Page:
Roon’s most noticeable feature is its rich editorial content—album art, album reviews, artist bios and photographs, and song lyrics, all hyperlinked so that it’s easy to explore your library and discover new music. Whenever you add new music to your Roon library, Roon automatically adds content related to that music, including bios of the people involved in its creation (not just performers, but producers and composers as well), along with links that let you explore other music from those creators.

Roon lyrics

Many streaming apps also offer hyperlinked content like artist bios and song lyrics, but I haven’t seen a streaming app with content as rich as Roon’s. And Roon also offers enhanced content for locally stored music. That can be music you’ve ripped from CD or purchased as a download. This content doesn’t have to be on your hard drive—Roon finds it on the internet. If I want to sing along to the 24/192 FLAC file of The Band’s “Across the Great Divide” stored on my hard drive, Roon will find the lyrics and display them for me. And it will link to The Band’s other albums, and to information on everyone involved with this album, complete with links to their other work.

5. You can use Roon to tweak the sound

If rich metadata is Roon’s most visible and most appreciated feature, Muse Precision Audio Control may be its most underrated feature—but not by me. Muse, which is how Roon is now branding its suite of DSP tools, is a feature I value enormously. Muse’s functions include parametric and procedural equalization, sample-rate conversion, headroom management, and crossfeed adjustment (this provides a more speaker-like experience when listening through headphones).

As I’ve written many times on this site, there are some nasty standing waves in the main-floor living room of the 1920s rowhouse I share with my infinitely better half. These can make bass sound very boomy. For years, I used Dirac Live room correction—a key feature of the NAD C 658 streaming DAC-preamp in my living room system—to deal with this problem.


A year ago, I replaced the C 658 and my Elac Navis ARF-51 active loudspeakers with a KEF LS60 Wireless active speaker system. The LS60 system has a built-in streamer and preamp functions, so I no longer needed the C 658. However, removing the NAD preamp from my system meant that the room boom I’d been experiencing before I got the C 658 was back.

Roon EQ

So what to do? As I detailed earlier this year in an article on my new living room setup, I used Roon’s procedural EQ feature to create filters that counteract the worst effects of these standing waves. This feature lets me apply correction independently for the left and right channels. Given the asymmetrical layout of my room, this is very helpful.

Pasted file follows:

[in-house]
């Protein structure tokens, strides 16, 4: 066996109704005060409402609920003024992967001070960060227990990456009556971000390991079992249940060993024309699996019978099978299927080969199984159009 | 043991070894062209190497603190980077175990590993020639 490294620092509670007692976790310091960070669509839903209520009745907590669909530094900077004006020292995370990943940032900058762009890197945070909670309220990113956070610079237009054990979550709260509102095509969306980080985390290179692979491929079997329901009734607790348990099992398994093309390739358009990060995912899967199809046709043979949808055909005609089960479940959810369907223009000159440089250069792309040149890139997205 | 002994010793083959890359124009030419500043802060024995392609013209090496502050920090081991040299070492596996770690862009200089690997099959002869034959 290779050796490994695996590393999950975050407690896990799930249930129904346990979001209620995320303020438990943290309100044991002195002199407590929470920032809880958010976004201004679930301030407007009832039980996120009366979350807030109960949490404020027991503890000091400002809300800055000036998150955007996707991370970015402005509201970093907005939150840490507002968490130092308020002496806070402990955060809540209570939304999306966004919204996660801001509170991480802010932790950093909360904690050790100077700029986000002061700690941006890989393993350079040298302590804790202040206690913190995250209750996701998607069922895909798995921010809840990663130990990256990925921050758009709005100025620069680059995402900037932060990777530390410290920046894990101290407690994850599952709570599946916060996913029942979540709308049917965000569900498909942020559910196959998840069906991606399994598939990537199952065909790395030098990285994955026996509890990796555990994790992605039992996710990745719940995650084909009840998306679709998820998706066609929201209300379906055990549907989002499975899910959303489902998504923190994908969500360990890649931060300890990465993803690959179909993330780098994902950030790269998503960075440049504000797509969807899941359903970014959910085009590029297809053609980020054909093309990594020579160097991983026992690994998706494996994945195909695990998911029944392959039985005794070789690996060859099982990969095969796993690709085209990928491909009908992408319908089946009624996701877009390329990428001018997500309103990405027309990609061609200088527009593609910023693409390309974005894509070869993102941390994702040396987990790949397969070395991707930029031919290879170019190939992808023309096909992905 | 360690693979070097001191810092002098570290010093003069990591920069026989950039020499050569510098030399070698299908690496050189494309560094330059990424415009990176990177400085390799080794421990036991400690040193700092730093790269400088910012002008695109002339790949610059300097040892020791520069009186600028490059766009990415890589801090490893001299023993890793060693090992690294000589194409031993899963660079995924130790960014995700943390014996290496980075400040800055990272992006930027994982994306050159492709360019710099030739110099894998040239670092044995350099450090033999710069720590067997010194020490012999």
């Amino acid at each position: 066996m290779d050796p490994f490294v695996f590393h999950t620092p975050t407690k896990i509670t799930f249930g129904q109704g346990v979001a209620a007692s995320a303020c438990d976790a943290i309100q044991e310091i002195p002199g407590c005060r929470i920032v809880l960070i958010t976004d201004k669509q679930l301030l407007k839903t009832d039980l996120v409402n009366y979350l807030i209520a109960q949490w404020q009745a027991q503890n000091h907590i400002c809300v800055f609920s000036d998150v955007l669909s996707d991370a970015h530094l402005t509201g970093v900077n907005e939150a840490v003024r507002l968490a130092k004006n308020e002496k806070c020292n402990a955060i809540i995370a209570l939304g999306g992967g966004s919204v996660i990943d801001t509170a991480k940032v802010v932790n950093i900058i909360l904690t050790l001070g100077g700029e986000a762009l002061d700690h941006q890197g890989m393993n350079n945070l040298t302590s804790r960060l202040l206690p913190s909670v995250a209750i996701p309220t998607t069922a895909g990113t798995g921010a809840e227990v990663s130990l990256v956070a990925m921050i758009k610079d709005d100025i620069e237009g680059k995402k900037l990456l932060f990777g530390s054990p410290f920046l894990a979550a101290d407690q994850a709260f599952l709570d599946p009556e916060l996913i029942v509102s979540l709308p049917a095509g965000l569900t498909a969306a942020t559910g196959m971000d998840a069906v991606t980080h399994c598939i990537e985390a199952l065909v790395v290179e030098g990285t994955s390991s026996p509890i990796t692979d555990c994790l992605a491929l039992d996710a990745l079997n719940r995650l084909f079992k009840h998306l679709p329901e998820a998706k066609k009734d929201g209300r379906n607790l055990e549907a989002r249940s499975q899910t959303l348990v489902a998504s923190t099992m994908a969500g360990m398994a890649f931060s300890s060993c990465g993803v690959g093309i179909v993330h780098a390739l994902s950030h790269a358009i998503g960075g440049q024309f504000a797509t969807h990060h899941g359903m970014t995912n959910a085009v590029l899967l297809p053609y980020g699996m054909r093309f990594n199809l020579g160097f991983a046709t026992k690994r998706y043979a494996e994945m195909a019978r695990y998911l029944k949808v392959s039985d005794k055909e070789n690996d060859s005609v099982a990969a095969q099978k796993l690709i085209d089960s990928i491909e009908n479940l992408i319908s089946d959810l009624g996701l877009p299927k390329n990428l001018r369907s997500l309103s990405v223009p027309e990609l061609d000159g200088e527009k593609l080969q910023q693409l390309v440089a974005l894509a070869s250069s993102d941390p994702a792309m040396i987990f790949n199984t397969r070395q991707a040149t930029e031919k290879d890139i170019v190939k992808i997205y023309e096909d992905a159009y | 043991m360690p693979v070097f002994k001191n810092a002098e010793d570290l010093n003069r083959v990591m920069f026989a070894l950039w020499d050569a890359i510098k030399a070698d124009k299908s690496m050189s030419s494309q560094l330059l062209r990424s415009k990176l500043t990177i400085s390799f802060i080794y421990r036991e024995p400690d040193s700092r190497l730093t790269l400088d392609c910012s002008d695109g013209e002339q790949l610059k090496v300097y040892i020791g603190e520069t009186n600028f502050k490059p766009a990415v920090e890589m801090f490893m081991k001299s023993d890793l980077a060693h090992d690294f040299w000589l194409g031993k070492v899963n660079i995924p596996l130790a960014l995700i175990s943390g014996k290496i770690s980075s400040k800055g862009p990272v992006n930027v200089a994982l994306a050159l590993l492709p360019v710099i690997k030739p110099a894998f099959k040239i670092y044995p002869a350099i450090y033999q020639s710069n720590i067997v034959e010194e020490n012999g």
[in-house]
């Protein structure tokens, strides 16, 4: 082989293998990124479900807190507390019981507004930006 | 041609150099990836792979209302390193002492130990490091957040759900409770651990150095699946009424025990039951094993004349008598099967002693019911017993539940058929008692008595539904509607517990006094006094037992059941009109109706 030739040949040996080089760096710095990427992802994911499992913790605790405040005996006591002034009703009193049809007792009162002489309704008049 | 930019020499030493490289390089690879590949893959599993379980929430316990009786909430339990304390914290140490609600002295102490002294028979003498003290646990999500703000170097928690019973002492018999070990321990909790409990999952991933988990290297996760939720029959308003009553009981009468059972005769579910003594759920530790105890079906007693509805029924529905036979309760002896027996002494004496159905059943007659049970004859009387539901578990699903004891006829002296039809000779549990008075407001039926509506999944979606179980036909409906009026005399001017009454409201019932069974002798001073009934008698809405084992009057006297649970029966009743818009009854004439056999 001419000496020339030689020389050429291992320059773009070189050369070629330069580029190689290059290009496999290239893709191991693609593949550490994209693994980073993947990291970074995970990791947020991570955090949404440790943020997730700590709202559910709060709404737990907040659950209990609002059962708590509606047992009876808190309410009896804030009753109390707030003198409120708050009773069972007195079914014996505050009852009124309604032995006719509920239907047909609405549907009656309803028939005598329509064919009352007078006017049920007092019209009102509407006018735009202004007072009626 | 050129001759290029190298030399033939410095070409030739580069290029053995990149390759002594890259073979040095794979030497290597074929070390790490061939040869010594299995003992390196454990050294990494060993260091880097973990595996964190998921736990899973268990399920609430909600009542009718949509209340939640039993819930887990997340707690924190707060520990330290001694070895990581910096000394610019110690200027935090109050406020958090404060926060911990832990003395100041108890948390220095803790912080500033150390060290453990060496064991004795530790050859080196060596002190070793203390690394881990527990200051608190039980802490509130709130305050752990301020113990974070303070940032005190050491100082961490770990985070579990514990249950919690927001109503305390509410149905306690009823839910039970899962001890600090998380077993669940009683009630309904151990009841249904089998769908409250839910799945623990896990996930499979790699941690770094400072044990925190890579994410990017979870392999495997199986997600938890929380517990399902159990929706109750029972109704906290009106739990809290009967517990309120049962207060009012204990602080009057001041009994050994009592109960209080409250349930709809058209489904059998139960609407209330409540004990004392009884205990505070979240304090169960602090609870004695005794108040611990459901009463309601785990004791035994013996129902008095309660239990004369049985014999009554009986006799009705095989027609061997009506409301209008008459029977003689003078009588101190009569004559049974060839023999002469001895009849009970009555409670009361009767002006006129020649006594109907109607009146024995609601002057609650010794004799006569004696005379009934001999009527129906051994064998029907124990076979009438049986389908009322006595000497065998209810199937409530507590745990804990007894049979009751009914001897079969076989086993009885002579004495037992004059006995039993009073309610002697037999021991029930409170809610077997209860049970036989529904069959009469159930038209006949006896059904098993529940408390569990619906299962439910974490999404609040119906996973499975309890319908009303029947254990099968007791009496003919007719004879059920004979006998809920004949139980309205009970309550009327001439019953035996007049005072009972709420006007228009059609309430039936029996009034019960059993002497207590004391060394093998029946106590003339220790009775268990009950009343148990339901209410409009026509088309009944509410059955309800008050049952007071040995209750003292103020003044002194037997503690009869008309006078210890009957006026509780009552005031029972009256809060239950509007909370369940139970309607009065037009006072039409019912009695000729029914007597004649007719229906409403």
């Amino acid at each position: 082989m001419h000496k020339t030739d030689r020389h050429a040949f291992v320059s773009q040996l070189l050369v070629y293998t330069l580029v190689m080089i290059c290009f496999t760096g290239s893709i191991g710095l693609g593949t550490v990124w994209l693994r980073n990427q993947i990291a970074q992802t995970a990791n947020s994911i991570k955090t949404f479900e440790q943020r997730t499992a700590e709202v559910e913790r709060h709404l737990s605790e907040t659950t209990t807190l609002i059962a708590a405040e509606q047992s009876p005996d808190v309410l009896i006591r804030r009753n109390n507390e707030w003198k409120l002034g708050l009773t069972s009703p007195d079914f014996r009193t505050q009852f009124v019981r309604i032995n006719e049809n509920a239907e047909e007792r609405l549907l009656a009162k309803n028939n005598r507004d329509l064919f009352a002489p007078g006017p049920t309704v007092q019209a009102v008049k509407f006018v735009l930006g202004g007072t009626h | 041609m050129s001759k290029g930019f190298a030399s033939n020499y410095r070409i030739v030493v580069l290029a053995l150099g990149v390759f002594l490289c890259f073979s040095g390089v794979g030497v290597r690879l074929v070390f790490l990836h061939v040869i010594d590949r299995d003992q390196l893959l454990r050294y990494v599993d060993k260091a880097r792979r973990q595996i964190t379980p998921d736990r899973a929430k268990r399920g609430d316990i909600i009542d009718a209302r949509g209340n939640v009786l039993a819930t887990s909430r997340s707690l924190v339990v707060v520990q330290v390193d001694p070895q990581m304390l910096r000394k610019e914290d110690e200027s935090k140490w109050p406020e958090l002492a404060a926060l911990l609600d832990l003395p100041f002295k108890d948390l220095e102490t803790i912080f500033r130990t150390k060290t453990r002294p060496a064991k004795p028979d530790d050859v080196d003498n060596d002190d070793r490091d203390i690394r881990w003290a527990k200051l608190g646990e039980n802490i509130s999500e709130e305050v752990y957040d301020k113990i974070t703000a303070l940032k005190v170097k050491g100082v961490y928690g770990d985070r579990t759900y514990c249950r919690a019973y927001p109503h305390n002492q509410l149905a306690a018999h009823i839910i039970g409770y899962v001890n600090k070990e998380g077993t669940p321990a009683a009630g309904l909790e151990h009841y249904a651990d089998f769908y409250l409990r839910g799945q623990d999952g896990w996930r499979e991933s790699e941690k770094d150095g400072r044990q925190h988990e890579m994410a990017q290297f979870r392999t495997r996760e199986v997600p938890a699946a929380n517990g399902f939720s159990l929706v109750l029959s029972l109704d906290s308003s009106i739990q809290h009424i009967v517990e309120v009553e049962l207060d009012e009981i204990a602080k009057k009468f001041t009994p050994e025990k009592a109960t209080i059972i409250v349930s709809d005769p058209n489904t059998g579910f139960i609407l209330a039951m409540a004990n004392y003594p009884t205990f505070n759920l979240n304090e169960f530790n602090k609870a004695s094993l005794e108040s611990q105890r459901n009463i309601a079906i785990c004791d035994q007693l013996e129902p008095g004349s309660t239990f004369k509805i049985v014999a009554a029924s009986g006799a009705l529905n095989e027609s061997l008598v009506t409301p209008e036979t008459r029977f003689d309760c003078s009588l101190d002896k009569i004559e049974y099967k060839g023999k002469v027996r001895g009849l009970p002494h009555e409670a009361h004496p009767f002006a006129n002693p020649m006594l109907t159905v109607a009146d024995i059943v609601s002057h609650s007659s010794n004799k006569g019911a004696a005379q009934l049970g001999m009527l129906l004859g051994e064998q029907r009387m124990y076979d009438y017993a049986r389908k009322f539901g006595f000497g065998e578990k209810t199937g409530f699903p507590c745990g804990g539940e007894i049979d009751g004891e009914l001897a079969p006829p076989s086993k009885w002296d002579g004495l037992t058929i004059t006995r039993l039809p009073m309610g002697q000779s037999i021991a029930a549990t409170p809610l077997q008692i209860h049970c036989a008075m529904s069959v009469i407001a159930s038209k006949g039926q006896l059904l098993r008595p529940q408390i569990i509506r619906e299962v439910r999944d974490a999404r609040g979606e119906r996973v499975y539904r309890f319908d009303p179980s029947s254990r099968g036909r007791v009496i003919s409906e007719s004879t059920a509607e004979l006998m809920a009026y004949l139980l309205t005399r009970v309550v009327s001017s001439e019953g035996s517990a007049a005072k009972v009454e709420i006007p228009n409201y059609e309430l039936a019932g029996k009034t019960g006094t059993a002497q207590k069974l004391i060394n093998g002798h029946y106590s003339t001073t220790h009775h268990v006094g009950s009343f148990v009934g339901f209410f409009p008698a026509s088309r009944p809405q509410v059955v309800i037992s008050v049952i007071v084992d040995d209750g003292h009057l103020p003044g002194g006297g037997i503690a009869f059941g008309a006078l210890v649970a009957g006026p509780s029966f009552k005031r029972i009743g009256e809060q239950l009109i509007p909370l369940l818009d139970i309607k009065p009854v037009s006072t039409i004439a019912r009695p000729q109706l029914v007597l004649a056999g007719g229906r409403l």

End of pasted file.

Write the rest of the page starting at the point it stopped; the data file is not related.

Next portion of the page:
While not as transformative as Dirac, these EQ adjustments improved the sound tremendously. I confirmed this by playing one of my go-to tracks for assessing bass performance—“Regular Pleasures” by Patricia Barber, from her album Verse (16/44.1 ALAC, Premonition / Blue Note). With my EQ settings enabled, Joey Baron’s bass drum thwacks had much more definition. I could clearly hear the sound of the mallet hitting the drumhead, followed by the resonance of the drum body. Likewise, low notes on the double bass had more texture and detail; I could now hear Michael Arnopol’s string plucks, and the vibration of the strings themselves.

Roon signal path

Another welcome feature is the ability to see all the ways the signal is being processed, not just by Roon’s DSP engine, but also by your playback hardware. When I click the little signal path icon, I can see all the ways the sound is being processed, all the way from input to output. If I’m streaming to the LS60 system in my living room, I’ll see that Roon is performing headroom management, sample-rate conversion, and EQ, and that the LS60 system is performing phase correction, room boundary correction, and balance adjustment.

6. You can use Roon away from home

As noted earlier, a Roon subscription lets you set up one Roon Core in your home. But as I explained in the feature that Doug referenced in his LinkedIn post, Roon ARC lets you access your Roon library when you’re away from home. I use Roon ARC to stream music to my smartphone when I’m at my vacation home, in my car, or in a café.

Roon Muse

In mid-June, Roon added its Muse suite of DSP functions to Roon ARC. I use Muse on my iPhone to apply parametric EQ to my Apple AirPods Pro earphones, and on my Google Pixel phone to apply EQ for my NAD Viso HP50 headphones and DragonFly Cobalt micro-DAC.

Not for everyone

When Jeff Jones asked if someone could point him to an article that explained in simple terms why he should be using Roon, I doubt he expected it would lead to a feature dedicated to that very question. But Jeff has already read some of the other articles about Roon on Simplifi, and decided he’s “going to give Roon a try soon.” Good call.

As I said at the beginning, I don’t know if Roon is right for Jeff, but it is right for a lot of people. I think you can draw an analogy between Roon and Adobe Creative Cloud. For most users, the standard photo apps that come with Windows and macOS are sufficient. But some imaging enthusiasts may want the enhanced capabilities available in Adobe’s Lightroom or Photoshop, and they’ll spring for a subscription. Similarly, many music lovers will be perfectly happy with the apps for their streaming services or the software that comes bundled with their music systems. But Roon offers more. Like Adobe Creative Cloud, Roon isn’t cheap, but for serious digital audiophiles, it’s worth it.

. . . Gordon Brockhouse